No need to fear limited sunlight – grow a shade garden – St George News


Stock photo | Photo by dabkowski/iStock/Getty Images Plus, St. George News

FEATURE – Don’t let limited sunlight keep you from growing a beautiful garden. Make the most of shady spots with proper plant selection and design strategies.

Spiers of bugbane’s white flowers will give height to shaded areas of the landscape, location and date not specified | Photo courtesy of, St. George News

Start the season off with native spring ephemera like hepatica, spring beauties, and trout lilies. These plants grow and bloom early in the season before the trees come out, shading the area. They die soon after flowering as shade-tolerant plants fill the garden. Look for those who are from your area.

Select plants with bright green and lime green foliage that stand out in shady corners of your landscape. Combine them with your favorite plants with dark leaves and flowers that tend to fade in the shade. The contrasting colors help both plants pop.

Use plants with variegated foliage to light up the garden long after their flowers have faded. Siberian bugloss (Brunnera) has forget-me-not blue flowers in spring and variegated heart-shaped leaves. Solomon Seal’s variegated upright stems covered in cream-edged green leaves, white bell-shaped flowers, and yellow fall color offer several seasons of interest.

Barrenwort (Epimedium) also provides seasonal shade color. The heart-shaped leaves are tinged with red and emerge with the flowers in spring. The leaves turn green during the summer and then turn red again in the fall.

Calla lilies, like ‘Night Cap’ with its black flowers and the white flowers of ‘Crystal Clear’, are spring-planted bulbs that thrive in full sun to part shade and can be trimmed to create an elegant display in the garden. interior, Date and place not given | Photo courtesy of Longfield Gardens, St. George News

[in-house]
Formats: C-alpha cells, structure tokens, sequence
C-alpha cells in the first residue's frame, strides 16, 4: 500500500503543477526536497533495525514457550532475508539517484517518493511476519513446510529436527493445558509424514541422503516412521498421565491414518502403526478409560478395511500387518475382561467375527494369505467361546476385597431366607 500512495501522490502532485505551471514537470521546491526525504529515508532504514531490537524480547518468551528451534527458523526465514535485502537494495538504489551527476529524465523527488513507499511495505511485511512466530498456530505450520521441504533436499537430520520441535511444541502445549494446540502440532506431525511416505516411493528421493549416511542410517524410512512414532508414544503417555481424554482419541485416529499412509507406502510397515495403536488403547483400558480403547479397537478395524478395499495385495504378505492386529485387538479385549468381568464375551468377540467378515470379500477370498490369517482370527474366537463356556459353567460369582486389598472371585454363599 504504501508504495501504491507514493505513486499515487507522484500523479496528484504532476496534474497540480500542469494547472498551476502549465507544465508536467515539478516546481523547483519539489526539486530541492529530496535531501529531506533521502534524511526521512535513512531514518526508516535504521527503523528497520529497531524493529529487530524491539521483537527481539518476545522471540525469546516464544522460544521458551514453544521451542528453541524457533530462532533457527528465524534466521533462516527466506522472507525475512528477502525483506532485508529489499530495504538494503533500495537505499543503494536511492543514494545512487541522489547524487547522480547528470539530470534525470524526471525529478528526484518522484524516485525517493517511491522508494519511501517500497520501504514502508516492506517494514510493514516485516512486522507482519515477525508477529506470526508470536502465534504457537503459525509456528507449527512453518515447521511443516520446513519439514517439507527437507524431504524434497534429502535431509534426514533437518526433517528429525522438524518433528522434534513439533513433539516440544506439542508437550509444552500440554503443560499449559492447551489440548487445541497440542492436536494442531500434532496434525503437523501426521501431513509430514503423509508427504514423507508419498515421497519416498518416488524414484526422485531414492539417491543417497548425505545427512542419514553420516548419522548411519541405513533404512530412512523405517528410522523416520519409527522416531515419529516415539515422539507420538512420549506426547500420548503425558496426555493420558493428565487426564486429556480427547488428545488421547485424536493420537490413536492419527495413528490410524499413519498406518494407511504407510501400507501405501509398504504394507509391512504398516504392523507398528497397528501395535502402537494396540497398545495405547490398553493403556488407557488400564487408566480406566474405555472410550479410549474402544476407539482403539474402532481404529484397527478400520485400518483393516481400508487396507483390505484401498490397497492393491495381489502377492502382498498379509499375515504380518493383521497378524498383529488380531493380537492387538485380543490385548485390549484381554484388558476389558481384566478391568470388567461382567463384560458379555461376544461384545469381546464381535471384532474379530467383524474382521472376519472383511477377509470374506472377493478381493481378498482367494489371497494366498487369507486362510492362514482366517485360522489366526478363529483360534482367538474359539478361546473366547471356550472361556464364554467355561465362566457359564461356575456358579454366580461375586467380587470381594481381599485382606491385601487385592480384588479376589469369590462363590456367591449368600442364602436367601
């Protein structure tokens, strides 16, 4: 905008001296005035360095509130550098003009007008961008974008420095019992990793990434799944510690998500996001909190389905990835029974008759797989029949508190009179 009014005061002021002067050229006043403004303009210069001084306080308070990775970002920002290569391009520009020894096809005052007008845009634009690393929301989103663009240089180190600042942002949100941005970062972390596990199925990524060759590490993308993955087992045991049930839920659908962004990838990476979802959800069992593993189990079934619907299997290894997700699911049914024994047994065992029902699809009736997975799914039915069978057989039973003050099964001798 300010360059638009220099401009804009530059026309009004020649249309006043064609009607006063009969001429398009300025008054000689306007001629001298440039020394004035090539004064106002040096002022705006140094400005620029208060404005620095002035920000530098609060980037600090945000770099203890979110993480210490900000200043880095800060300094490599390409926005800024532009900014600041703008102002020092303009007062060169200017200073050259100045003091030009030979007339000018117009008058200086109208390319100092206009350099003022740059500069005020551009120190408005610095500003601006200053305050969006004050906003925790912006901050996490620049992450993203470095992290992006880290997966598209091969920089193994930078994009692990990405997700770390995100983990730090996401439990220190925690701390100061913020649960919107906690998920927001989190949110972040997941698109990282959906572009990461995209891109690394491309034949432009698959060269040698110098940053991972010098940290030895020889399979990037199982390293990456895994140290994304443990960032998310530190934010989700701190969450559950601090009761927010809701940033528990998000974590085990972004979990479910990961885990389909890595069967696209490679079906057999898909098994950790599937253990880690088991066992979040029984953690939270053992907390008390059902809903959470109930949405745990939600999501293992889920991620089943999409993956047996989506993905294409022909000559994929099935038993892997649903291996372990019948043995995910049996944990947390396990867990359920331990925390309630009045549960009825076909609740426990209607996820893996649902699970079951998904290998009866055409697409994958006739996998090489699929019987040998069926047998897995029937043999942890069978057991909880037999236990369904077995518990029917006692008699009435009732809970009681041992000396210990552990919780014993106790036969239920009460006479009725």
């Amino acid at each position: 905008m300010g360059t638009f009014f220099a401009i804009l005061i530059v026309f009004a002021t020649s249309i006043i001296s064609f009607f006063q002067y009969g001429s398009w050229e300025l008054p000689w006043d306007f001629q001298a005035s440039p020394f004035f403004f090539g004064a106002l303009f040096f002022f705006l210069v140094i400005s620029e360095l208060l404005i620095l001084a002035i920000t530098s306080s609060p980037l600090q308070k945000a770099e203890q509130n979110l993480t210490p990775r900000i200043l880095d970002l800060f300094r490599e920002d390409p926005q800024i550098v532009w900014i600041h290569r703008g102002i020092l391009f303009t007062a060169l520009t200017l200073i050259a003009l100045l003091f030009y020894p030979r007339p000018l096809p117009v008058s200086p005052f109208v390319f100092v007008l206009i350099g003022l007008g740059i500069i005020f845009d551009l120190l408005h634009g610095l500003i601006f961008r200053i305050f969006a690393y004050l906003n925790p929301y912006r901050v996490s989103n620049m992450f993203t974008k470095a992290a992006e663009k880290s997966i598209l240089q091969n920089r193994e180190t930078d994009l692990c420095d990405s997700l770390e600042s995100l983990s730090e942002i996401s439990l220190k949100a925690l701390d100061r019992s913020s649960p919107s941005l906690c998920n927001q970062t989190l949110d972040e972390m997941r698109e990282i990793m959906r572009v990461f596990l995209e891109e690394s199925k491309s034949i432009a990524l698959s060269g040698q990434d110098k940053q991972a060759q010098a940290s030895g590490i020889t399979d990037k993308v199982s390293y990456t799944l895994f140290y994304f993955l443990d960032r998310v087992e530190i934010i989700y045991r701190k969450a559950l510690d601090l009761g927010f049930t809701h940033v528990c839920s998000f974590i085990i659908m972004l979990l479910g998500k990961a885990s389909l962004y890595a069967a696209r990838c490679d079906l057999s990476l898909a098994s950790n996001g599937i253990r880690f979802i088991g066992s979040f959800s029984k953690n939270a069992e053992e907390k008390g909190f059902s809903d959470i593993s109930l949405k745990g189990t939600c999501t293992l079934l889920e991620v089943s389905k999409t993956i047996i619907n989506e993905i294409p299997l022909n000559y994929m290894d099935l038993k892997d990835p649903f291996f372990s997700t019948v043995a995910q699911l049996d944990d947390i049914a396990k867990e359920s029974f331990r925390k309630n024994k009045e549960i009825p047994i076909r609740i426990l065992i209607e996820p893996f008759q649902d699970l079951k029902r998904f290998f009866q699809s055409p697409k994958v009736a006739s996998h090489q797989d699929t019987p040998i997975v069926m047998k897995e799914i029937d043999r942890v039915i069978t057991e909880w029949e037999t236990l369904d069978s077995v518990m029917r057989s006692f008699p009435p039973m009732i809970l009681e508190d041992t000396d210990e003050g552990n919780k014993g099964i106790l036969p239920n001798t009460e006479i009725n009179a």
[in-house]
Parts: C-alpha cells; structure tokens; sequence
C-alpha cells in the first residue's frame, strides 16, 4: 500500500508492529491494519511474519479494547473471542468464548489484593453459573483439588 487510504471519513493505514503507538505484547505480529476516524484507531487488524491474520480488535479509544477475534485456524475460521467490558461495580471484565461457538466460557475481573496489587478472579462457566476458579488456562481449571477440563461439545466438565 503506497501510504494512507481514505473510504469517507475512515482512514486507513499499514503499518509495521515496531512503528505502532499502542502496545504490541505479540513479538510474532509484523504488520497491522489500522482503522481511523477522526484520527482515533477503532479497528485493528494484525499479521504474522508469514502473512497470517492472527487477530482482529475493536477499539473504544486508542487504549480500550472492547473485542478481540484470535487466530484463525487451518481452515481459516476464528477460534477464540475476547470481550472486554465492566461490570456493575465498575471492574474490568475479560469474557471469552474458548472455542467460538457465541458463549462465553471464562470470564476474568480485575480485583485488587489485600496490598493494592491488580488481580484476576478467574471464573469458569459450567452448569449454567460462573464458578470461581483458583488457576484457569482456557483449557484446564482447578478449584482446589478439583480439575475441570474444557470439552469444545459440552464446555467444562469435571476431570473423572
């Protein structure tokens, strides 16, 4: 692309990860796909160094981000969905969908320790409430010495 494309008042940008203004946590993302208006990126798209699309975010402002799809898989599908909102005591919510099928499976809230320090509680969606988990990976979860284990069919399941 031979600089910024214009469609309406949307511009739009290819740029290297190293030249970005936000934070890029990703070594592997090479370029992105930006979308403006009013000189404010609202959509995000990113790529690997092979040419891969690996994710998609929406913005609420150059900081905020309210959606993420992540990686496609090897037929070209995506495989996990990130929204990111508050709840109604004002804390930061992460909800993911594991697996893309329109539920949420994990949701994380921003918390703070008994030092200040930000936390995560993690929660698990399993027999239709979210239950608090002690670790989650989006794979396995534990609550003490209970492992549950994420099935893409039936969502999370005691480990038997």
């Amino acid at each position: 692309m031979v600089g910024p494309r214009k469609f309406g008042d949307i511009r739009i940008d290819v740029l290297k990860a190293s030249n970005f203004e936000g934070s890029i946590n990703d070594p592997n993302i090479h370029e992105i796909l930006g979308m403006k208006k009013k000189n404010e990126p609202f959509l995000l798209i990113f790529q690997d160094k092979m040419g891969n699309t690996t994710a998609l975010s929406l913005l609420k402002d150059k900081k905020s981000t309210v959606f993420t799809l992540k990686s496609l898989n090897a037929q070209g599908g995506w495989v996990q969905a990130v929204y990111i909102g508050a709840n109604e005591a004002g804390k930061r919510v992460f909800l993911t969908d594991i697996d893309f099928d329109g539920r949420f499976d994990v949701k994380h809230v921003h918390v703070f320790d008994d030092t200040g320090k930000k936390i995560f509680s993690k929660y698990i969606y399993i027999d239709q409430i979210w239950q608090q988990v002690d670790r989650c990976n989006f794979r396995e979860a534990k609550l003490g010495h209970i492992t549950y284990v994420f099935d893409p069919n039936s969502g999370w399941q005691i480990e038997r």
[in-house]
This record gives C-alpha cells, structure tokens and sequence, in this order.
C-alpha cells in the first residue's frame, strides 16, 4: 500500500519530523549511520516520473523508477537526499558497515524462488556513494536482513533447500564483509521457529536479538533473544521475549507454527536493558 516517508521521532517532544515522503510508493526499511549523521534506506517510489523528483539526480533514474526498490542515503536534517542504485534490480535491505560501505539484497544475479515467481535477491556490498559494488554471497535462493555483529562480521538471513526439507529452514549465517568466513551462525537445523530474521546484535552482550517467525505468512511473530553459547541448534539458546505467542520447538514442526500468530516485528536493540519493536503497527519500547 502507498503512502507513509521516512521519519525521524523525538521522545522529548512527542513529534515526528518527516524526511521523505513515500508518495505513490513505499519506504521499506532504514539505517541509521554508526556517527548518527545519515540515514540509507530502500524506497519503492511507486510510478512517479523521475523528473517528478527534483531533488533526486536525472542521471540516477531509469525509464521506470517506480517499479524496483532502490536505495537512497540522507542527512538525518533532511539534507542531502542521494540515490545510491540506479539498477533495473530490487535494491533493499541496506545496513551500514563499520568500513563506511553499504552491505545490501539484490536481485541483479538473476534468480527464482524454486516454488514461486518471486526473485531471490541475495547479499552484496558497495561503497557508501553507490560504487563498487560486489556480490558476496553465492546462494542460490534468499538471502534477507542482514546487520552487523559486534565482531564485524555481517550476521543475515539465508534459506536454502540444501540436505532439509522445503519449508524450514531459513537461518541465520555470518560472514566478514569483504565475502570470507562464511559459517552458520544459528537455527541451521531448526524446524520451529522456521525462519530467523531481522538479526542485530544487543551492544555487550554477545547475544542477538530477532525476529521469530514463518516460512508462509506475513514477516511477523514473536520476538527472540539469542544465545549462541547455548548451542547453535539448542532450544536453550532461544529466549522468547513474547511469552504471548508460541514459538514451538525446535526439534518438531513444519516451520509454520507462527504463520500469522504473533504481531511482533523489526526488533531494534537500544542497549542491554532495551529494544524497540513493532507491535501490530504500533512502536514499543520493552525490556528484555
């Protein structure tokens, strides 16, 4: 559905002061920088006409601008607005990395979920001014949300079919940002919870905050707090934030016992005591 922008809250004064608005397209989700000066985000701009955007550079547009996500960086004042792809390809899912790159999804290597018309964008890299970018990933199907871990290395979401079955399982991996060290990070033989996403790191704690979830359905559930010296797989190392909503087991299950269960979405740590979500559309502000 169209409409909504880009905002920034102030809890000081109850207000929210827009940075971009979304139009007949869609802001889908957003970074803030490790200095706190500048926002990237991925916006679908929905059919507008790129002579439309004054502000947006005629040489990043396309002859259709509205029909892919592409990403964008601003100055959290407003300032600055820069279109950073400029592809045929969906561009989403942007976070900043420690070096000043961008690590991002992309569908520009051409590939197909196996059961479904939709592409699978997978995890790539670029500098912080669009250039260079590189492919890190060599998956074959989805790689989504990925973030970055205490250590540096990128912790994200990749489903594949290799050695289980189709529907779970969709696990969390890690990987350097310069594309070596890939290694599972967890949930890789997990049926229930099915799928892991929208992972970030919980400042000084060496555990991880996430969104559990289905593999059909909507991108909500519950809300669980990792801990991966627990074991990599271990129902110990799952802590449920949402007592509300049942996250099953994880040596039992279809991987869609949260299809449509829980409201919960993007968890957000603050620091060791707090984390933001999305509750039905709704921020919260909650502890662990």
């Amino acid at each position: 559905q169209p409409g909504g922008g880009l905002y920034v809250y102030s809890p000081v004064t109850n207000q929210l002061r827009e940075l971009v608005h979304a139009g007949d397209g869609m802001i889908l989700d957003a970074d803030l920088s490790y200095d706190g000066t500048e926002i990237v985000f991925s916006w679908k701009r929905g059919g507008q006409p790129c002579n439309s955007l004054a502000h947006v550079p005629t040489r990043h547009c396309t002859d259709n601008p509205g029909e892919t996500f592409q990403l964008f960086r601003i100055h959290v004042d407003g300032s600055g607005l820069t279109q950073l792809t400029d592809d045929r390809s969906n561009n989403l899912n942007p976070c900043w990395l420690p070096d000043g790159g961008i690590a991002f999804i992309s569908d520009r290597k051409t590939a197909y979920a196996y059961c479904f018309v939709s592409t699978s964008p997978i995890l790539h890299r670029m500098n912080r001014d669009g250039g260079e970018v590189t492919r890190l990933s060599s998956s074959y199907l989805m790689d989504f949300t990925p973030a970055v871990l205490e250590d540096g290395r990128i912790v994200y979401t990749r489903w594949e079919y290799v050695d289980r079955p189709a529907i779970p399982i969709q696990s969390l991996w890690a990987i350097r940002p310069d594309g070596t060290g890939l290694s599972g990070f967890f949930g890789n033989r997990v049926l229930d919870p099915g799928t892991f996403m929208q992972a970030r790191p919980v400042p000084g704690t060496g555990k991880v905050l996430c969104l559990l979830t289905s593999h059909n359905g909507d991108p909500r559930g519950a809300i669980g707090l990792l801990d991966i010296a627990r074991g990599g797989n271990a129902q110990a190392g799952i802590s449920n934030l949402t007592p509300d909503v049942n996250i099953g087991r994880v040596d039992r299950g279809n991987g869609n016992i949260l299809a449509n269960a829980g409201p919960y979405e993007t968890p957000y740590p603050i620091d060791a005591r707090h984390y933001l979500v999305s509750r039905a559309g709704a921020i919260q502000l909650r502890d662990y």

Add height to those shaded areas with bugbane. The leaves are topped with white spiers of flowers in summer or fall, depending on the variety chosen.

The white or pink flowers of Roger’s Flower brighten up the early summer garden. The large, bold leaves of this moisture-loving perennial resemble those of a horse chestnut.

The narrow leaves of sedges and Hakone grass create a stark contrast to the bold leaves of hostas. For an even bolder statement and focal point, include some elephant ears.

Look for shade-tolerant plants with a variety of leaf shapes and sizes. Differences in texture add interest to the shade garden. Repeat leaf sizes and shapes to unify the garden. Use this same strategy to create continuity between sunny and shady gardens in your landscape.

Include a variety of plant shapes. Use columnar plants to create a focal point and weeping and mounding plants for a flowing feel in the garden.

Lack of sunlight is not the only factor to consider when planning a shade garden. The density of the tree canopy or an overhang can also limit the amount of water which reaches and is available for the plants below. Growing dry, shade-tolerant perennials will help reduce your long-term maintenance. Barrenwort, liriope, coral bells, moss flower, sweet woodruff, and hellebores are fairly shade-tolerant once established.

Make sure all new plantings are well watered and the top few inches of soil are crumbly and moist. Proper watering in the early years will result in deep, drought-tolerant root systems that will help these plants grow and thrive despite dry shade.

When planting under or near trees, be careful not to kill the trees when creating your shade garden. Do not cut or remove superficial roots, creating entrances for insects and disease. Adding as little as an inch of soil to the roots can kill some tree species. Avoid deep cultivation which can damage the feeder roots which are essential for water and nutrient uptake as the majority grow in the top 12 inches of soil.

If there is too much shade to grow even shade-loving plants, consider using mulch to protect the soil and tree roots. Add a chair to relax on and enjoy this cool space as the summer temperatures rise.

Copyright Melinda Myers, LLC, all rights reserved.


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